Charging Creverse is not the actual problem, however – the actual problem arises when the charging current causes Miller capacitance, input capacitance Cinput has been charged far enough to reach or exceed threshold voltage (Fig. 3).
The Cinput charging current can be defined as follows:
Figure 3 The charging current from Creverse may charge Cinput so far as to exceed the threshold voltage and give a false on trigger.
Idriver depends on gate resistances, and also Lgate in dynamic operation. The latter depends on circuit layout and the package used.
This yields a series of parameters that can be tweaked to keep Miller capacitance from causing false triggers:
The last solution is the most elegant.
Re 2.: When switched on, the load current flows through the transistor, and therefore also through the emitter inductance. Breaking the current will cause negative voltage at Lemitter according to the following formula:
This will bring the emitter voltage to below GND. However, the driver takes the gate down to GND, resulting in a positive gate-emitter voltage. Exceeding the threshold voltage will cause a false trigger, switching the transistor on.
Parasitic inductances from other bridge branches and the circuit need to be included in designing bridge circuits. Not insulating the driver circuit will result in power GND and driver GND having a significant impact on parasitic inductances, and therefore also the risk of false triggering in a bridge. This article cannot cover every conceivable bridge design, so we recommend downloading the white paper Designing Robust Transistor Circuits with IGBTs and SIC MOSFETs from www.recom-power.com/papers for further details.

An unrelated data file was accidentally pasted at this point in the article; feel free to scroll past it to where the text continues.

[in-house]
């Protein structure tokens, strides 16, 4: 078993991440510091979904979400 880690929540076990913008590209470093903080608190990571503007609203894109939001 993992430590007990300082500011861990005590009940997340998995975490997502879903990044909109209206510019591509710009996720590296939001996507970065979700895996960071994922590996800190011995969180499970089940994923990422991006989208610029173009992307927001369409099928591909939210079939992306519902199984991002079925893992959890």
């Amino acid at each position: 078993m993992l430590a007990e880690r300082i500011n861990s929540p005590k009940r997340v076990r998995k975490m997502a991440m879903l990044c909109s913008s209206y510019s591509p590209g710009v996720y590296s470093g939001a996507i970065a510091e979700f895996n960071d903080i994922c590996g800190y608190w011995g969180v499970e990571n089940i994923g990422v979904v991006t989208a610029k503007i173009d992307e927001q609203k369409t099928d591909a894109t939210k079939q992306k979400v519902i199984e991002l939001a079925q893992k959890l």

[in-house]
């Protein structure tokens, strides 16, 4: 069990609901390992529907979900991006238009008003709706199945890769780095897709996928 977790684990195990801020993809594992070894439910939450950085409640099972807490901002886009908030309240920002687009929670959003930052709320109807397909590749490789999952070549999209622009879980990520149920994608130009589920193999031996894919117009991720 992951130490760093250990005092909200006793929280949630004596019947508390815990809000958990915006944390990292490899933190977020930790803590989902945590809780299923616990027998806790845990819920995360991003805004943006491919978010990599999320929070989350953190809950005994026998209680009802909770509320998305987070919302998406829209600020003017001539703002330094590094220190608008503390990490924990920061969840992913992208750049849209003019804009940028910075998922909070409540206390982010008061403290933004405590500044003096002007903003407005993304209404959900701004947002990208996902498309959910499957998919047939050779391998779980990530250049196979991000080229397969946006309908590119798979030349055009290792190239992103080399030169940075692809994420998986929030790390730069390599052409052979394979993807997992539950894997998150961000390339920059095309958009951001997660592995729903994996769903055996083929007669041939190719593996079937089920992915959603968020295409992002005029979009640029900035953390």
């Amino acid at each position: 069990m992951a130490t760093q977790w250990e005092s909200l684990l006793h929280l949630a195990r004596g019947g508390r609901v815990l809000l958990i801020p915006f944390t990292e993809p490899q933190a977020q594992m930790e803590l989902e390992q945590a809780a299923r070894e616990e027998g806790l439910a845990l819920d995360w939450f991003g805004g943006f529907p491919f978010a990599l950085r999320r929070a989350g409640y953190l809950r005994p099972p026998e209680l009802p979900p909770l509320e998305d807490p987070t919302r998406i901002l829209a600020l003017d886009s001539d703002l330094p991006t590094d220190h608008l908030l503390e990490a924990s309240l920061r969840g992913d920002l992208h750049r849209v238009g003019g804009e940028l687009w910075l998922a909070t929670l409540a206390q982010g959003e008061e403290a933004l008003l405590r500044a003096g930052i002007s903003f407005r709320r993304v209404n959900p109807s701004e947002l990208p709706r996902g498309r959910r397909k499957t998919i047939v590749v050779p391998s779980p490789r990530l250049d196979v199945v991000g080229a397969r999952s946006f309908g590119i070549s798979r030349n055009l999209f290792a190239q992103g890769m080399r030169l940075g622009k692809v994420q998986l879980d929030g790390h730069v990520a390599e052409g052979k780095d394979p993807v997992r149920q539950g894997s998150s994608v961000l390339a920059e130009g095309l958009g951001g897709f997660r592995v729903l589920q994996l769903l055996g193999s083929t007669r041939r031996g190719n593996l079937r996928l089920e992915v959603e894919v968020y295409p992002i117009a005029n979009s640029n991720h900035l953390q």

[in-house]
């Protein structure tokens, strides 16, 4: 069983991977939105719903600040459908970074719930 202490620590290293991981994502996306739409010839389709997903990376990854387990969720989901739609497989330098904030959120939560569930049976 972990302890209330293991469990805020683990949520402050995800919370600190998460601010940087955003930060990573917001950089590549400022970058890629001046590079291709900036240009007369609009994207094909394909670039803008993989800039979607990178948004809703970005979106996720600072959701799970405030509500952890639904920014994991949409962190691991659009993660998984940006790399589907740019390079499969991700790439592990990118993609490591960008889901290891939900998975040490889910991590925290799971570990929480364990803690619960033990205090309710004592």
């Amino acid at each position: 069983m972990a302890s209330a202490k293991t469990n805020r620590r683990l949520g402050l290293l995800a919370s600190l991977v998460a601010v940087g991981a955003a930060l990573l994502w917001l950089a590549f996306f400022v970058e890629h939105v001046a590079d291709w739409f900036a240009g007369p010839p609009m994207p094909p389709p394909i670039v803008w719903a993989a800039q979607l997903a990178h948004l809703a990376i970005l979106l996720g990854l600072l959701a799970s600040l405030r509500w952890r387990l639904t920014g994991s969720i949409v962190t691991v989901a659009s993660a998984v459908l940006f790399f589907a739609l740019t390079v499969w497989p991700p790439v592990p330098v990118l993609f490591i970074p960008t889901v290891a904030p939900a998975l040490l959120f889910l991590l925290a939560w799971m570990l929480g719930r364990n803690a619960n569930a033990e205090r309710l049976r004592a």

How to minimize the impact of parasitic inductances Possible solutions:
Measuring circuit robustness
Reliably measuring IGBT and SiC FET parameters is anything but trivial. Parasitic inductances Lgate and Lemitter prevent a direct path to the gate and emitter, rendering reliable measurement of the safety margin to the gate-emitter voltage threshold impossible during dynamic operation; this again confirms the old rule of garbage in, garbage out.
One solution would be to measure cross-current on the bridge, although care does need to be taken to avoid additional resistances or capacitances in the gate-emitter circuit that would alter switching behavior in IGBTs or SiC FETs. One tried and true measurement method crosses a current shunt upstream from the high-side collector via voltage drop; this requires an oscilloscope with isolated inputs and a corresponding probe.
Figure 4 Gate-emitter voltage response to junction temperature.
A reading free of suspicious current will not guarantee freedom from false triggering in the series, however. First, gate-emitter threshold voltages vary widely between individual transistors of the same type; and second, junction temperature plays a significant role (Fig. 4). Bullet-proof reliability would require transistors with minimum threshold voltage as seen on the diagram, which would need to be measured at the maximum permissible temperature and greatest possible dI/dt and dv/dt.
Isolated DC/DC converters ensure optimised power supply
As mentioned at the outset, switching losses are mainly determined by control quality so gate drivers and their supply require special attention. The drivers are directly coupled to the high potential of the transistors, so both the input signal and the power supply to driver ICs need to be thoroughly insulated. Isolated DC/DC converters provide a very convenient solution.
The driver modules on the market are asymmetrically controlled with positive and negative voltages; IGBT and SiC FET drivers differ in the voltages required.
Data sheets specify voltages between +3V and +6V for IGBTs; these can decrease to 1 to 2V with increasing junction temperature. Values of +15V have become established for fast triggering in real-life applications.